Sometimes I offer a refund, sometimes I do extra work, sometimes I send a gift. Whatever it takes to make that person happy (if and when possible) is what should be done.

    When the customer is unreasonable, demanding, nasty or the solution is unclear, I always like to ask my client, “What can I do to make you happy?” or “How would you like to see this resolved?” If their response is something reasonable, consider it done. If they are asking for too much or something impossible, I thank them for the opportunity and move on.

    Since adopting my motto “There is no such thing as an unhappy client,” in 2011, I have achieved a reputation as a reliable, thoughtful problem-solver and I have often turned my biggest “problems” into my best clients. Repeat business, referrals and wonderful testimonials have resulted from some fairly large problems. There is no such thing as perfect. It’s all how you choose to look at it and handle it.

    In my life and in my career, I have made many delicious batches of the proverbial lemonade.

  6. My fellow professionals are correct in what they are advising–especially about being a good listener.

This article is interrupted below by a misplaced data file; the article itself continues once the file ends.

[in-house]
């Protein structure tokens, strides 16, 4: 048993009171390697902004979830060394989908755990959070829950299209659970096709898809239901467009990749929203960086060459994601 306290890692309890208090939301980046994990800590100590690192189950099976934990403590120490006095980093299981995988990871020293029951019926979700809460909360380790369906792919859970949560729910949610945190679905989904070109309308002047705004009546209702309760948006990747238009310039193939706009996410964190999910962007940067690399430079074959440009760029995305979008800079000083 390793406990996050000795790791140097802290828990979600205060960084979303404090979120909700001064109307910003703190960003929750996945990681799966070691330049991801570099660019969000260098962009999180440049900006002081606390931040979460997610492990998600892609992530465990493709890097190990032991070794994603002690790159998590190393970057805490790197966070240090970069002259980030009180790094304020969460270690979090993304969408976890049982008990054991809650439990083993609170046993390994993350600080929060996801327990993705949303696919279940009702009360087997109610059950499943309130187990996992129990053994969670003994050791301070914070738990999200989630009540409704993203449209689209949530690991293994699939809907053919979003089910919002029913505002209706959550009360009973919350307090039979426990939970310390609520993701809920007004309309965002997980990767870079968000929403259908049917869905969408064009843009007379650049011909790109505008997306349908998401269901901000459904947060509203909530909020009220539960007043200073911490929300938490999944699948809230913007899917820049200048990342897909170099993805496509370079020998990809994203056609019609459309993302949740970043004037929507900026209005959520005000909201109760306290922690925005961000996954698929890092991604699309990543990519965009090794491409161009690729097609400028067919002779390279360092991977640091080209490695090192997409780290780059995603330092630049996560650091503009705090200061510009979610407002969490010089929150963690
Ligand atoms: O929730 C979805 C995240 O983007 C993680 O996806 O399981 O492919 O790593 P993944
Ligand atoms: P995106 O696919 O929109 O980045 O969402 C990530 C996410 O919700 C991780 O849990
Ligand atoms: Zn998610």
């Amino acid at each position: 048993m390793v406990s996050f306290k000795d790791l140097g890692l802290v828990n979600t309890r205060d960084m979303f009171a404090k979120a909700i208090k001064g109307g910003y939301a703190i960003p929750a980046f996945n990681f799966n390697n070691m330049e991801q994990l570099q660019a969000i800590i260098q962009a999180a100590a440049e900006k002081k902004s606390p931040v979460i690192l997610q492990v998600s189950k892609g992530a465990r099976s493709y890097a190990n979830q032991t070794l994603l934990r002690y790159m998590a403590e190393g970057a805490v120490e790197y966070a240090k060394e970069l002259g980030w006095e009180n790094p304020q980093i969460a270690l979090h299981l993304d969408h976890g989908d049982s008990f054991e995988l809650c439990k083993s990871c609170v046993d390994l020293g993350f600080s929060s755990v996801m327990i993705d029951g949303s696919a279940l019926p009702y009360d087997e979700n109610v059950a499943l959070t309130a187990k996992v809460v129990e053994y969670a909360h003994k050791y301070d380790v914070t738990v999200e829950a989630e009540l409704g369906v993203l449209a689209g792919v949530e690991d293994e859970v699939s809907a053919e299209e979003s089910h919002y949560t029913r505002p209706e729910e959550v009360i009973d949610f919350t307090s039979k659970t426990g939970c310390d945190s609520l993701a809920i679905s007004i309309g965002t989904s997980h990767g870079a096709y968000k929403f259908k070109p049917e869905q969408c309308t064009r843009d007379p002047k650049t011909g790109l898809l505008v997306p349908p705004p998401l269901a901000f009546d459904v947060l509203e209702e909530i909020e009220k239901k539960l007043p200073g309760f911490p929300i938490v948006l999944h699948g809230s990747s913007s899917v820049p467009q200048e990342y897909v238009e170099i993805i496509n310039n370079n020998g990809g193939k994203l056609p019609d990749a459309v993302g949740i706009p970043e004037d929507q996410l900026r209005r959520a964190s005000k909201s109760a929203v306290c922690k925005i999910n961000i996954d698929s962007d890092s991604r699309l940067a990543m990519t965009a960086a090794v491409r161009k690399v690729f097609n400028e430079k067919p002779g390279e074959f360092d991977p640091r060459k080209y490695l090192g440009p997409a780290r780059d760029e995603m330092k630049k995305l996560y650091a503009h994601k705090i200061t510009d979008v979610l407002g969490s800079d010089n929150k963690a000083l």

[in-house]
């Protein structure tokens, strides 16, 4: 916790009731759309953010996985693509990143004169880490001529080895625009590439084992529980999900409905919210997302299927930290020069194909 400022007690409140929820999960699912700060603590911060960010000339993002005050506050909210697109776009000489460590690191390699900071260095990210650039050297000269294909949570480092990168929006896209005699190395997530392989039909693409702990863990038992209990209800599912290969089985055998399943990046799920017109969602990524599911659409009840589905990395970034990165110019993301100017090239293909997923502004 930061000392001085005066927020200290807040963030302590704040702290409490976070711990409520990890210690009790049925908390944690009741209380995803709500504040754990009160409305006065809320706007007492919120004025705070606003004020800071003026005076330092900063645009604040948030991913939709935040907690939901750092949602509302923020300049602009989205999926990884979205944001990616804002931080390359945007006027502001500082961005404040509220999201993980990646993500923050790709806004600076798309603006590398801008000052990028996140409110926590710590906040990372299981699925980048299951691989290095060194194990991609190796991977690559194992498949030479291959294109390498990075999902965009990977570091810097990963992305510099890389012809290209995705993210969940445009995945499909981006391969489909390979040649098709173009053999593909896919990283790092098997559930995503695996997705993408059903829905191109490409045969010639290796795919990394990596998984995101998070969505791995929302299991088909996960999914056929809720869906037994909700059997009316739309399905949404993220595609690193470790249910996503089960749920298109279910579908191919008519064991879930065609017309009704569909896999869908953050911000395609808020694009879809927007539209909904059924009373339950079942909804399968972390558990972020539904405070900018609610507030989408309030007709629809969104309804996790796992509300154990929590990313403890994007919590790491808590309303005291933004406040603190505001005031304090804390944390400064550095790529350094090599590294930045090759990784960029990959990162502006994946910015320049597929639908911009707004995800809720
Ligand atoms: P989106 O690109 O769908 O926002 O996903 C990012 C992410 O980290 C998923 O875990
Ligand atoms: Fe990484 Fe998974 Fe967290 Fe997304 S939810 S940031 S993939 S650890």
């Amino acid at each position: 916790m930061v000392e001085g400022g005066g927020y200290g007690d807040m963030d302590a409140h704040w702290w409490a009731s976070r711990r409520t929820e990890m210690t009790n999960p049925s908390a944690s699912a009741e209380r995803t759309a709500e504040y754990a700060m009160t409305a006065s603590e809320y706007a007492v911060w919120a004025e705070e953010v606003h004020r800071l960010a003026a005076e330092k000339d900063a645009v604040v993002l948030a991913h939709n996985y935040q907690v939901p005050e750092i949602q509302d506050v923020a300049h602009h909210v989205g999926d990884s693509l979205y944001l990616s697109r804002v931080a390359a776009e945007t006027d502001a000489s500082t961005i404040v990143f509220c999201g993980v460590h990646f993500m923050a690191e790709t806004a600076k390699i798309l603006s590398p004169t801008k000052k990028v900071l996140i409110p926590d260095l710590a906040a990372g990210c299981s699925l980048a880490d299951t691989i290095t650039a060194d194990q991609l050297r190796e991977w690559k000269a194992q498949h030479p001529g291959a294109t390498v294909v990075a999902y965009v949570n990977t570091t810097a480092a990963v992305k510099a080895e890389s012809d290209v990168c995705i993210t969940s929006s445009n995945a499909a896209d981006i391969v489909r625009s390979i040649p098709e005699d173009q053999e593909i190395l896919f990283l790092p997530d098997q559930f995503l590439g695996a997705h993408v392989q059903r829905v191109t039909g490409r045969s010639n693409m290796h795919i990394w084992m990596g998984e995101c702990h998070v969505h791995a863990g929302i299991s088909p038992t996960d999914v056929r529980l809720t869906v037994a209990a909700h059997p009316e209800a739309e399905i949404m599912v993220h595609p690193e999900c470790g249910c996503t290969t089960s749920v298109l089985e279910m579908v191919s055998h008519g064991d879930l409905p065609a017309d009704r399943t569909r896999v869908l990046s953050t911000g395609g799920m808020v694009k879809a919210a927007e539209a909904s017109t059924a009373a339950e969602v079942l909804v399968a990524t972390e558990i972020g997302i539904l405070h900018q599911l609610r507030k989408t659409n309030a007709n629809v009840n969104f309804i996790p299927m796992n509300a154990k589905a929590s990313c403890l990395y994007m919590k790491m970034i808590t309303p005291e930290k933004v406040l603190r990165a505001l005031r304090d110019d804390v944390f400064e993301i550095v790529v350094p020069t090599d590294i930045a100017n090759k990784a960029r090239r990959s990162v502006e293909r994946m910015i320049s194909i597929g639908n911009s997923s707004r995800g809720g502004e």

I would suggest that you do not get respect unless you both earn it and demand it. If a client is heading in the direction of showing me or my associates disrespect or rudeness, I just lay it on the line. I basically say, “We need to start over here. I want to make you a satisfied customer, but in return you must treat me and my associates with respect and politeness. In addition, if you have a problem with any of the workers, let me handle it.”
    It is also important to let the client know contractually in no uncertain terms upfront that changes in design, materials, accessories, etc. will mean additional costs. This is probably the most common source of problems.
    Also, as you get more and more experience with people you learn that some clients are just not worth the trouble. I try to avoid any stress that I can–and that includes avoiding stress inducing people.
    I love what I do and I love to have happy clients. I do not want a few jerks to ruin that.
    Of course, on rare occasions it really is all my fault and I do what is necessary to make things right.